As we enter 2020 and move past the early-year excitement of the newest consumer electronics, it’s a good moment to acknowledge other technologies coming into primetime.
Edge AI’s potential is tied to the explosive growth in IoT and connected devices. It has a component tied to 5G, and with great implications for what we’re looking to invest in to further Verizon.
In understanding what is more important for powering Edge AI – hardware or software – the short answer is both, as hardware and software are interdependent for unlocking Edge AI’s potential for the consumer.
Edge AI, and what it means to connectivity, entails a quick look back to infrastructure. Cloud, which marked a pivotal moment, is now being replaced in some cases by Edge infrastructure – which unlocks information data and makes it actionable in real-time.
Edge infrastructure (or network edge) is where data is collected and resides. What’s more, edge is increasingly important as IoT grows. Connected devices are now set to reach 200 billion this year. IoT is a use case for AI as the number of edge AI devices is forecasted to grow to 2.6 billion units by 2025, according to Tratica.
Scalability, excessive power consumption, connectivity, and latency are some of the many factors driving the demand for edge infrastructure in the form of microdata centers or distributed computing architecture.
Processing devices are now embedding AI capability into IoT devices at the network edge. In Edge AI, the AI algorithms are processed locally on a hardware device. Edge AI can respond quickly. Since the inference can be done locally, it bypasses the need for an expensive data upload or costly compute cycle in the cloud.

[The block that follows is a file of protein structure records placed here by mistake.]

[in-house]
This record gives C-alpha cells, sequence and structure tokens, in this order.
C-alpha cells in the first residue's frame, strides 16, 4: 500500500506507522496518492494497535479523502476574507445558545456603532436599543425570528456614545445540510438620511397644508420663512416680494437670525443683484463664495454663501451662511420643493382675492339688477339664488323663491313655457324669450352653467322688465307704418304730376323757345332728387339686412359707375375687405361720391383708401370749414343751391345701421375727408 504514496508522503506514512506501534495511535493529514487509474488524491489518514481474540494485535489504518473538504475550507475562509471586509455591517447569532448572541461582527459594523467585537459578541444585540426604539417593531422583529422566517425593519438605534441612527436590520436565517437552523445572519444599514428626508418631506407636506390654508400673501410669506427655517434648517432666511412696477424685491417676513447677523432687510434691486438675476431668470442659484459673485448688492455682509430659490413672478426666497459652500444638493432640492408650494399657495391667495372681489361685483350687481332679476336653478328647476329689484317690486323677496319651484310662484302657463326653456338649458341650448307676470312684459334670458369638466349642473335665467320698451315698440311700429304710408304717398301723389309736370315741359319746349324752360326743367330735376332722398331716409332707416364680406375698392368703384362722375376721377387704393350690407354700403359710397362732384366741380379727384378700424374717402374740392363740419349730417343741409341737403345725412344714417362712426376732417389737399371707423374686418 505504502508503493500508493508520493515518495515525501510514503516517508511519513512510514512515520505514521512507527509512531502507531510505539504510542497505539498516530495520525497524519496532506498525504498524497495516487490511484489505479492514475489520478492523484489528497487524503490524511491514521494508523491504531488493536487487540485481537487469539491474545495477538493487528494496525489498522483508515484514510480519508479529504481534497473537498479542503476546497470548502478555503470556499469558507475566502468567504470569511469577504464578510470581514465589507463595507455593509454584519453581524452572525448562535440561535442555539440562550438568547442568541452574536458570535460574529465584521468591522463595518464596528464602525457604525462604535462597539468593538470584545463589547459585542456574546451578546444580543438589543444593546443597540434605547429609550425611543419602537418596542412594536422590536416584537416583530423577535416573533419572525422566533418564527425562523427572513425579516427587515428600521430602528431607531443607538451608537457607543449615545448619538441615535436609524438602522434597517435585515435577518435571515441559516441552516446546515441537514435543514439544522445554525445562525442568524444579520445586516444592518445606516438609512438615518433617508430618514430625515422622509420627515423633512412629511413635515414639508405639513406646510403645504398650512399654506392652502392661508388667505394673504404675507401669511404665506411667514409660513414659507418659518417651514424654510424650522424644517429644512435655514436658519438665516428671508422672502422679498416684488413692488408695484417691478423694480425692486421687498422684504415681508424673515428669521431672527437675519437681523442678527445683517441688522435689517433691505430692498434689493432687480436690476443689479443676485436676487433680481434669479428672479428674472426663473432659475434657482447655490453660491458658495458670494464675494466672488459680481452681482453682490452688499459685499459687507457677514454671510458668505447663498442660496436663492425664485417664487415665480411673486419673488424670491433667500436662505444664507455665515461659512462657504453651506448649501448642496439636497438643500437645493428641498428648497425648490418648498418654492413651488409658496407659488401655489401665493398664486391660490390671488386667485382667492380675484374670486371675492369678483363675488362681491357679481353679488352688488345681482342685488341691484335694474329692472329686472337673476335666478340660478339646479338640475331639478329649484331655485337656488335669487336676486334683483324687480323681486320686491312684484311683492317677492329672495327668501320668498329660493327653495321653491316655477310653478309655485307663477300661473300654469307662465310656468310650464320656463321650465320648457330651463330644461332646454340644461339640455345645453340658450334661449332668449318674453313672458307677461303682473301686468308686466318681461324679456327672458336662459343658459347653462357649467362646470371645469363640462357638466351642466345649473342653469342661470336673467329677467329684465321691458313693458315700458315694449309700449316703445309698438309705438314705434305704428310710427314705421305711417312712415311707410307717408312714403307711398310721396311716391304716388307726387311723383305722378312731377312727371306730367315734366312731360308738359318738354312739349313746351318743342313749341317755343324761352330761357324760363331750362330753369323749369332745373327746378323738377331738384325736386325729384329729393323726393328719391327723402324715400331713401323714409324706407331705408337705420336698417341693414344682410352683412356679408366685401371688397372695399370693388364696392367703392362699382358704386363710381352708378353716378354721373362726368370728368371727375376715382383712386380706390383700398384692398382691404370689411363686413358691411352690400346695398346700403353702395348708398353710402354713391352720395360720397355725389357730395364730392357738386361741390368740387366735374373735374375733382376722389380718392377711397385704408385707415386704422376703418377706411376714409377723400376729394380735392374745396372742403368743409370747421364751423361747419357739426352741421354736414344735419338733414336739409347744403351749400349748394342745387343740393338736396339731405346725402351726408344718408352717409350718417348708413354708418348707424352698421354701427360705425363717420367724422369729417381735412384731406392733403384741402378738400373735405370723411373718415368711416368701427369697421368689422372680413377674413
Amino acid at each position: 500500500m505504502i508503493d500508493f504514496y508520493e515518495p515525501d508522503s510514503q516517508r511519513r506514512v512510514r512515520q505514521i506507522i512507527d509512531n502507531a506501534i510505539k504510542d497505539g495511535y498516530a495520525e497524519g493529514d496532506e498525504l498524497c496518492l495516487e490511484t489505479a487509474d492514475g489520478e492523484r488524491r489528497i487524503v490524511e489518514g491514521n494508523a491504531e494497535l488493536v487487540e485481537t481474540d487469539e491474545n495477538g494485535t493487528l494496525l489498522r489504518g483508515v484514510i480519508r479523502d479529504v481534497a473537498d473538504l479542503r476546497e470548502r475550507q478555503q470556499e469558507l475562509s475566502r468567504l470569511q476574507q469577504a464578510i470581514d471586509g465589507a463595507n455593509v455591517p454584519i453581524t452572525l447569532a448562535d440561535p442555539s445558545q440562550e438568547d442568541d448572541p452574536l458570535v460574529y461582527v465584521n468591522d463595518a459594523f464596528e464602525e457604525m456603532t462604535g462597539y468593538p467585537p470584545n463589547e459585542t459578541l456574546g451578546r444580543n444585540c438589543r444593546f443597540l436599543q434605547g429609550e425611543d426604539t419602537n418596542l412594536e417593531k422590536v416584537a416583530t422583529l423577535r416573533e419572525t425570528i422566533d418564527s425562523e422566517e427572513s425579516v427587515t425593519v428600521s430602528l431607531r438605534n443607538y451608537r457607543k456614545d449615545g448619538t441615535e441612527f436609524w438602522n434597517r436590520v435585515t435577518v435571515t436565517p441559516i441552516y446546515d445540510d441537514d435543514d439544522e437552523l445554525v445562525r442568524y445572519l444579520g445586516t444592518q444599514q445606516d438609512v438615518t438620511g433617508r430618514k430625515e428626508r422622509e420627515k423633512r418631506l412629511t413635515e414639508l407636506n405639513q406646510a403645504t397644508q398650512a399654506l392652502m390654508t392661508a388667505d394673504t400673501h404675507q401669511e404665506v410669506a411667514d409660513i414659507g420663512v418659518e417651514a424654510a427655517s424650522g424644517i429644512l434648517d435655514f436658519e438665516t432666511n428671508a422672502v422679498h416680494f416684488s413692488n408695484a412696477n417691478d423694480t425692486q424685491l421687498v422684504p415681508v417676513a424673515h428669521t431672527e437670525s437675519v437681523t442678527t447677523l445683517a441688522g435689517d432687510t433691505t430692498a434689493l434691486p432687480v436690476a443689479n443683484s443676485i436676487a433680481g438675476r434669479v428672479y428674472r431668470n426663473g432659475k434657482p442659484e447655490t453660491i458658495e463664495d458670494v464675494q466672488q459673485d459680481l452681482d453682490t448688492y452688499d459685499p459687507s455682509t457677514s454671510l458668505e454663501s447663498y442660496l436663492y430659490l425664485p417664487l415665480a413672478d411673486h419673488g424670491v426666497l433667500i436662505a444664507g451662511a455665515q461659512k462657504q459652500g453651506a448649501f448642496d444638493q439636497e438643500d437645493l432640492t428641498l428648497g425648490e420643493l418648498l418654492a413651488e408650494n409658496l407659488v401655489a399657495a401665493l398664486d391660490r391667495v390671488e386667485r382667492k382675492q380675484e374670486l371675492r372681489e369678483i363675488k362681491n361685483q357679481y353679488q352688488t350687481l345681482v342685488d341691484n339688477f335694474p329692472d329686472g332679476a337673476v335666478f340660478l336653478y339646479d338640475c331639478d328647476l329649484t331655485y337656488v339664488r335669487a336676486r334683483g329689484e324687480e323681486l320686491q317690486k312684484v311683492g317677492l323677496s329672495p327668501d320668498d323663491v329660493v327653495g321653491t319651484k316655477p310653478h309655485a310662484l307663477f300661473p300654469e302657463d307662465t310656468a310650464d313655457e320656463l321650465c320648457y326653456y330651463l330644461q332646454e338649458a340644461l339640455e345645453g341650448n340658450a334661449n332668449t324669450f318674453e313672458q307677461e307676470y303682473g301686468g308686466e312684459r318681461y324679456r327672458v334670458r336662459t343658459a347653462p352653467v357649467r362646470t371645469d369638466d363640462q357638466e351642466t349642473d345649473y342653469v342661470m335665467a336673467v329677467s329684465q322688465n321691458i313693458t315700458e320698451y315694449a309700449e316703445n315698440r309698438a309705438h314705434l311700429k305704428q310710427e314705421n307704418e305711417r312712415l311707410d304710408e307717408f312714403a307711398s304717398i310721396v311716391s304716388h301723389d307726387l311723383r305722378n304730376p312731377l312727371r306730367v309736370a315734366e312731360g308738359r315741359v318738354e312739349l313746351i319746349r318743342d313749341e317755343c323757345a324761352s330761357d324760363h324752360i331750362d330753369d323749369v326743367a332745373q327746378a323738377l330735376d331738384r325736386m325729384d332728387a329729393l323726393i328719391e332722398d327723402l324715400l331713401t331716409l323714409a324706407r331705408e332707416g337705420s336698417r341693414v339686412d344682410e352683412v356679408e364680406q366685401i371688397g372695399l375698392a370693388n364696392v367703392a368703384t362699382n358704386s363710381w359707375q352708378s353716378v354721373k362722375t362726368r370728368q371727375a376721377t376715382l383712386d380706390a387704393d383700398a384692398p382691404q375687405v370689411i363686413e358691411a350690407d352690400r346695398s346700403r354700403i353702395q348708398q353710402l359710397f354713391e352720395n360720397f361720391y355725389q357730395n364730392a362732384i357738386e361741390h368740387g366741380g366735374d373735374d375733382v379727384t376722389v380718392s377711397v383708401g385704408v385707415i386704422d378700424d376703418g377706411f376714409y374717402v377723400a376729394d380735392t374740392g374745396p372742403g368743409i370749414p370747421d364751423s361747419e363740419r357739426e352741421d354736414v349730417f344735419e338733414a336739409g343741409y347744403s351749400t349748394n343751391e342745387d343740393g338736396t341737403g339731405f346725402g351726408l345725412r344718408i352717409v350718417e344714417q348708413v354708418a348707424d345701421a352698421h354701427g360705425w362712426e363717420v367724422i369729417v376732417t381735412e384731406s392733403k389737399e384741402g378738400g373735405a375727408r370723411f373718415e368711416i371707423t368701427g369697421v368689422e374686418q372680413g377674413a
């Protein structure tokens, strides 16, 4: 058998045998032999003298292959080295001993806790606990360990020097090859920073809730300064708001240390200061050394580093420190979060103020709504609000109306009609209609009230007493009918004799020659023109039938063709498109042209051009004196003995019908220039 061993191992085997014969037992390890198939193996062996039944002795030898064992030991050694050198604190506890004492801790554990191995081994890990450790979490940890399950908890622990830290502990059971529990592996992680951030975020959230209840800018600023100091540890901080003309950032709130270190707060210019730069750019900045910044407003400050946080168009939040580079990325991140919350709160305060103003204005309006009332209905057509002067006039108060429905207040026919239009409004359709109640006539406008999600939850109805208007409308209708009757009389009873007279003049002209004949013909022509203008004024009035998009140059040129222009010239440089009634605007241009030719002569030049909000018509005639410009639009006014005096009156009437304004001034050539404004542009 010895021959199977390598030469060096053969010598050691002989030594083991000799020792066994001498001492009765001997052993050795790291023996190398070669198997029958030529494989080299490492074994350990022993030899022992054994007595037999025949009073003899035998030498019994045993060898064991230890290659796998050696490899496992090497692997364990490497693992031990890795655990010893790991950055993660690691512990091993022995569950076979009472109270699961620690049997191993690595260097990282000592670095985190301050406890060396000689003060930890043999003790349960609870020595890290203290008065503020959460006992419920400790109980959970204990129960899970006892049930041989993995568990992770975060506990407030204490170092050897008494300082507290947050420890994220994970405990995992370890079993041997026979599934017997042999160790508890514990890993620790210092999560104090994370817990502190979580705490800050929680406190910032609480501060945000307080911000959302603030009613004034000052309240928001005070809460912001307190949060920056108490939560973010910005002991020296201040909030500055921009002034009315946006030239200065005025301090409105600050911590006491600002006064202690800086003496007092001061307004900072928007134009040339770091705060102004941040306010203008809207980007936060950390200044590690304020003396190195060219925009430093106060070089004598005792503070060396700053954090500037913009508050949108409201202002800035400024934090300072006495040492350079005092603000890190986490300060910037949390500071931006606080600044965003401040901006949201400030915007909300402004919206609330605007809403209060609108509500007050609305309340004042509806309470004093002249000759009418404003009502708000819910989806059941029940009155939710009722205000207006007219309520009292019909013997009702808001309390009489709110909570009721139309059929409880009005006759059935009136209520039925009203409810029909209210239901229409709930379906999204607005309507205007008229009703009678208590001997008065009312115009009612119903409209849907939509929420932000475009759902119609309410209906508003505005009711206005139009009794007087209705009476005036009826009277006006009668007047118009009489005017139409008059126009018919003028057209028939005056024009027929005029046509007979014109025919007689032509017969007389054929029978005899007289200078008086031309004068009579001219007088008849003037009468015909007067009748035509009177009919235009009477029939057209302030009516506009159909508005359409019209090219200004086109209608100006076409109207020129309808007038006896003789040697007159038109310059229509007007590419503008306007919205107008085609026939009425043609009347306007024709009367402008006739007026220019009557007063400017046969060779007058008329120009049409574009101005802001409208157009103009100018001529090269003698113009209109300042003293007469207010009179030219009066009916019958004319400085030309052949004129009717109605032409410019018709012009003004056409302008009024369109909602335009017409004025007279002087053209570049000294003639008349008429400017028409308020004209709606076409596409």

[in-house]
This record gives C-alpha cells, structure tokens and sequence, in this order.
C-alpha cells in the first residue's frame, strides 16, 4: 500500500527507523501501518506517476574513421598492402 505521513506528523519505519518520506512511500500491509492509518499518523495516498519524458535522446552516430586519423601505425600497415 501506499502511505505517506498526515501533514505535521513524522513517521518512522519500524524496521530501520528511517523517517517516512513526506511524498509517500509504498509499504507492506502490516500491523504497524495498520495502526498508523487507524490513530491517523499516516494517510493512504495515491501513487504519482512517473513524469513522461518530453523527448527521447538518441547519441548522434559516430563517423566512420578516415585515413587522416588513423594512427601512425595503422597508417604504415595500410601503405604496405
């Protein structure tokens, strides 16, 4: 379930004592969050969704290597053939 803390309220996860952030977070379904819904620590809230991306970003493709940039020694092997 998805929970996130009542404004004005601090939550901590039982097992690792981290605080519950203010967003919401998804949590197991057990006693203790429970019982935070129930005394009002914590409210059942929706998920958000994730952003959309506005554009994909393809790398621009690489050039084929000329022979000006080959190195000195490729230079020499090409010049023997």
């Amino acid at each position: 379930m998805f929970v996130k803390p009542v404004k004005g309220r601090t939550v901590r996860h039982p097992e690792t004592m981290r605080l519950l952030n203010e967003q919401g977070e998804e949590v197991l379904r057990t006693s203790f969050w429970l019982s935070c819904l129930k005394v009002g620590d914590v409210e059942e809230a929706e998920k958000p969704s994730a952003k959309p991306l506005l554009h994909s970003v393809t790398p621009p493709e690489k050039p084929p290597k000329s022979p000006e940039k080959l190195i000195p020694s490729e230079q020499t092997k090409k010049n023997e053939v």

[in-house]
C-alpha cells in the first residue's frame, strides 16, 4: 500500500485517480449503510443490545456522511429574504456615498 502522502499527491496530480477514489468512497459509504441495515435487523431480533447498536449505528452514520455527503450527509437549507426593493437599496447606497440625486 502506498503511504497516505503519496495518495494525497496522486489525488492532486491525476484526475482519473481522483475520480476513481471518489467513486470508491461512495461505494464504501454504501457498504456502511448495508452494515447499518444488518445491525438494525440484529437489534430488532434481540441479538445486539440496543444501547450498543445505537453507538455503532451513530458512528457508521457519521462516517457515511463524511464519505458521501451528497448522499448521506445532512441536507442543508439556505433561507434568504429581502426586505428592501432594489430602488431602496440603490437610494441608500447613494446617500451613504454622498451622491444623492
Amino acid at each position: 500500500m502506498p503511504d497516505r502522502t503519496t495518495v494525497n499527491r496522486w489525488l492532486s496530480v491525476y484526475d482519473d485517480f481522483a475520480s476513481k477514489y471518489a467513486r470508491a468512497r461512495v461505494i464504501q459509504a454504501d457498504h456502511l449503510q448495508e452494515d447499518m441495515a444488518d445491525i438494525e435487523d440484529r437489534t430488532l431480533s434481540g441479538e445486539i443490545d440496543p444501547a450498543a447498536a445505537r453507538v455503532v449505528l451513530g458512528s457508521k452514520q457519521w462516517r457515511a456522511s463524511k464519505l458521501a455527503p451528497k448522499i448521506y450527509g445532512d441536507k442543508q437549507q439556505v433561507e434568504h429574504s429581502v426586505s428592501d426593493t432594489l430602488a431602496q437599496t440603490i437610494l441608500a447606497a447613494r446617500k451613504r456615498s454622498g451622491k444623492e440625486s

Edge AI and Hardware
Since Edge AI means that AI algorithms are processed locally, on the network edge or on a hardware device, the algorithms are using data (sensor data or signals) that are created on the network or the device. A device using Edge AI does not need to be connected in order to work properly; it can process data and act on it independently, without a connection. In order to use Edge AI, the user needs a device comprising a microprocessor and sensors. An edge application should be the approach when there is a need for real-time decision making, where low latency or no lag time is necessary, and where the network itself may not always be available.
Mobile phones, wearables, smart speakers, PCs/tablets, autonomous cars, drones, robots, and security cameras will all drive greater use of Edge AI.
Depending on the AI application and device category, there are several hardware options for performing AI edge processing, including CPUs, GPUs, TPUs, Application-Specific Integrated Circuits (ASICs), Field-Programmable Gate Arrays (FPGA) and System-on-a-Chip (SoC) accelerators.
Edge AI and Software
IoT edge software enables edge intelligence and real-time analytics at the edge, machine learning, automation, and targeting inference. Companies developing these offerings are enhancing traditional deployments with edge AI capabilities to enable them to scale more quickly, accelerate time-to-value, and enable exciting new use cases, such as anomaly detection for predictive maintenance, defect detection, and others. Optimization software can help achieve greater efficiency with edge AI models. Software that is multi-edge computing (MEC) agnostic is also a primary space for investment consideration. It is these types of companies that we at Verizon Ventures are targeting for our strategic investment.
Since software to an extent “unlocks” hardware, it’s challenging to argue that one takes priority over the other in driving the potential of Edge AI. As Edge AI continues to unfold, there will be more possibilities to explore and with positive results for the consumer – moving AI and other analytics closer to where data is created delivers faster and better user experiences.
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